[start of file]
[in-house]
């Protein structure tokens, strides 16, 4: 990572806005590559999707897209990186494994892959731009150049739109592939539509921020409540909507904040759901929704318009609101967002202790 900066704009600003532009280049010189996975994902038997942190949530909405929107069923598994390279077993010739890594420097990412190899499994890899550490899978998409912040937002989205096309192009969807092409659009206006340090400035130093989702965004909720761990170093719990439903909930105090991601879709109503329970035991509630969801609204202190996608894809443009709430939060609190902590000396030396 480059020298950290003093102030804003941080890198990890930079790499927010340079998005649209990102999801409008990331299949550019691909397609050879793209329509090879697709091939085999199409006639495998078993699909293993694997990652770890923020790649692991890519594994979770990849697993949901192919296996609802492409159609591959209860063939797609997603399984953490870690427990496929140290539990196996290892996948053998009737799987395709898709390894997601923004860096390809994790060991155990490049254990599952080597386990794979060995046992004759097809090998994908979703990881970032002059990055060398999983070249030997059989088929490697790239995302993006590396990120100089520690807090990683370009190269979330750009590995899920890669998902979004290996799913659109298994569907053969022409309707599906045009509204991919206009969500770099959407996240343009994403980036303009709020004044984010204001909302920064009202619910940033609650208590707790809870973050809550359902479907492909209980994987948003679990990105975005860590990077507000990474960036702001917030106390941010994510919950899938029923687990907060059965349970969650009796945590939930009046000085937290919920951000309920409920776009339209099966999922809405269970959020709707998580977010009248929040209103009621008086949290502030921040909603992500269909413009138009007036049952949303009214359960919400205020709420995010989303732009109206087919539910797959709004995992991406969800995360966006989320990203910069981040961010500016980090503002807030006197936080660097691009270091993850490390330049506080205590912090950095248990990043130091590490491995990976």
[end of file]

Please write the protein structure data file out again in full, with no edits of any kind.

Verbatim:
[in-house]
């Protein structure tokens, strides 16, 4: 990572806005590559999707897209990186494994892959731009150049739109592939539509921020409540909507904040759901929704318009609101967002202790 900066704009600003532009280049010189996975994902038997942190949530909405929107069923598994390279077993010739890594420097990412190899499994890899550490899978998409912040937002989205096309192009969807092409659009206006340090400035130093989702965004909720761990170093719990439903909930105090991601879709109503329970035991509630969801609204202190996608894809443009709430939060609190902590000396030396 480059020298950290003093102030804003941080890198990890930079790499927010340079998005649209990102999801409008990331299949550019691909397609050879793209329509090879697709091939085999199409006639495998078993699909293993694997990652770890923020790649692991890519594994979770990849697993949901192919296996609802492409159609591959209860063939797609997603399984953490870690427990496929140290539990196996290892996948053998009737799987395709898709390894997601923004860096390809994790060991155990490049254990599952080597386990794979060995046992004759097809090998994908979703990881970032002059990055060398999983070249030997059989088929490697790239995302993006590396990120100089520690807090990683370009190269979330750009590995899920890669998902979004290996799913659109298994569907053969022409309707599906045009509204991919206009969500770099959407996240343009994403980036303009709020004044984010204001909302920064009202619910940033609650208590707790809870973050809550359902479907492909209980994987948003679990990105975005860590990077507000990474960036702001917030106390941010994510919950899938029923687990907060059965349970969650009796945590939930009046000085937290919920951000309920409920776009339209099966999922809405269970959020709707998580977010009248929040209103009621008086949290502030921040909603992500269909413009138009007036049952949303009214359960919400205020709420995010989303732009109206087919539910797959709004995992991406969800995360966006989320990203910069981040961010500016980090503002807030006197936080660097691009270091993850490390330049506080205590912090950095248990990043130091590490491995990976």